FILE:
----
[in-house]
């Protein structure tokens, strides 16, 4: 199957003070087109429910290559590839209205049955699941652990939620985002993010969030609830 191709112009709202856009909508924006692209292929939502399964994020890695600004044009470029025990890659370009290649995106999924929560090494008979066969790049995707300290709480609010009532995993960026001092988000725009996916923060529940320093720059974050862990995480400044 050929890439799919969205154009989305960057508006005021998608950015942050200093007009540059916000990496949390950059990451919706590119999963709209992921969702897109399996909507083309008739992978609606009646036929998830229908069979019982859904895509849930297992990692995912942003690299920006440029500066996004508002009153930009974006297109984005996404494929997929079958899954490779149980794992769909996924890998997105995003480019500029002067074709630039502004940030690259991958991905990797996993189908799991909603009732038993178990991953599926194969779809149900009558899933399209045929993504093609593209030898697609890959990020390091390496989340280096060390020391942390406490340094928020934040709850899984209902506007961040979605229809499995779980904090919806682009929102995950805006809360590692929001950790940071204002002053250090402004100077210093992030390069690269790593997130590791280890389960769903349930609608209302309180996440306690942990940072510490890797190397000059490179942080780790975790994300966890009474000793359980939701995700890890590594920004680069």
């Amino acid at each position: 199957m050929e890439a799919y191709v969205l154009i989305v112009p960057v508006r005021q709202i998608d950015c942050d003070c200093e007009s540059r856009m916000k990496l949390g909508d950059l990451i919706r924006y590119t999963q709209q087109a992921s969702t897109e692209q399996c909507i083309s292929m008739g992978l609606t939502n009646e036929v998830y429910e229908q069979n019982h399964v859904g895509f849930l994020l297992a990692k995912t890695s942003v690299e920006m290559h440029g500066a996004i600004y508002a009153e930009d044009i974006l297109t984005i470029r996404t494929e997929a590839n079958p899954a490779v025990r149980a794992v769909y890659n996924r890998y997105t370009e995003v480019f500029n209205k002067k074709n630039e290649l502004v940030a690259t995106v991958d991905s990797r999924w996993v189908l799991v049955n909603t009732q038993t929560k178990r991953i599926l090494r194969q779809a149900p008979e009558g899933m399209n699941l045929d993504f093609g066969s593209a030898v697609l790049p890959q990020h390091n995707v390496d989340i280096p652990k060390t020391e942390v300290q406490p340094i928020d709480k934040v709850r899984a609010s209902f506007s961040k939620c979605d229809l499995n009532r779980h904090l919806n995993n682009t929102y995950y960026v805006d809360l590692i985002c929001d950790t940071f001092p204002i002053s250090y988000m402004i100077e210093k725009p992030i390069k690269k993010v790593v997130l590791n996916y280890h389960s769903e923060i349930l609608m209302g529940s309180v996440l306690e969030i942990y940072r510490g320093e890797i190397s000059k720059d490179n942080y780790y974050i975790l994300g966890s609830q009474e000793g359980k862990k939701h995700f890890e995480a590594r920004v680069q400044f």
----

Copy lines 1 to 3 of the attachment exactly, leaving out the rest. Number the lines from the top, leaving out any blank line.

[in-house]
């Protein structure tokens, strides 16, 4: 199957003070087109429910290559590839209205049955699941652990939620985002993010969030609830 191709112009709202856009909508924006692209292929939502399964994020890695600004044009470029025990890659370009290649995106999924929560090494008979066969790049995707300290709480609010009532995993960026001092988000725009996916923060529940320093720059974050862990995480400044 050929890439799919969205154009989305960057508006005021998608950015942050200093007009540059916000990496949390950059990451919706590119999963709209992921969702897109399996909507083309008739992978609606009646036929998830229908069979019982859904895509849930297992990692995912942003690299920006440029500066996004508002009153930009974006297109984005996404494929997929079958899954490779149980794992769909996924890998997105995003480019500029002067074709630039502004940030690259991958991905990797996993189908799991909603009732038993178990991953599926194969779809149900009558899933399209045929993504093609593209030898697609890959990020390091390496989340280096060390020391942390406490340094928020934040709850899984209902506007961040979605229809499995779980904090919806682009929102995950805006809360590692929001950790940071204002002053250090402004100077210093992030390069690269790593997130590791280890389960769903349930609608209302309180996440306690942990940072510490890797190397000059490179942080780790975790994300966890009474000793359980939701995700890890590594920004680069």
């Amino acid at each position: 199957m050929e890439a799919y191709v969205l154009i989305v112009p960057v508006r005021q709202i998608d950015c942050d003070c200093e007009s540059r856009m916000k990496l949390g909508d950059l990451i919706r924006y590119t999963q709209q087109a992921s969702t897109e692209q399996c909507i083309s292929m008739g992978l609606t939502n009646e036929v998830y429910e229908q069979n019982h399964v859904g895509f849930l994020l297992a990692k995912t890695s942003v690299e920006m290559h440029g500066a996004i600004y508002a009153e930009d044009i974006l297109t984005i470029r996404t494929e997929a590839n079958p899954a490779v025990r149980a794992v769909y890659n996924r890998y997105t370009e995003v480019f500029n209205k002067k074709n630039e290649l502004v940030a690259t995106v991958d991905s990797r999924w996993v189908l799991v049955n909603t009732q038993t929560k178990r991953i599926l090494r194969q779809a149900p008979e009558g899933m399209n699941l045929d993504f093609g066969s593209a030898v697609l790049p890959q990020h390091n995707v390496d989340i280096p652990k060390t020391e942390v300290q406490p340094i928020d709480k934040v709850r899984a609010s209902f506007s961040k939620c979605d229809l499995n009532r779980h904090l919806n995993n682009t929102y995950y960026v805006d809360l590692i985002c929001d950790t940071f001092p204002i002053s250090y988000m402004i100077e210093k725009p992030i390069k690269k993010v790593v997130l590791n996916y280890h389960s769903e923060i349930l609608m209302g529940s309180v996440l306690e969030i942990y940072r510490g320093e890797i190397s000059k720059d490179n942080y780790y974050i975790l994300g966890s609830q009474e000793g359980k862990k939701h995700f890890e995480a590594r920004v680069q400044f």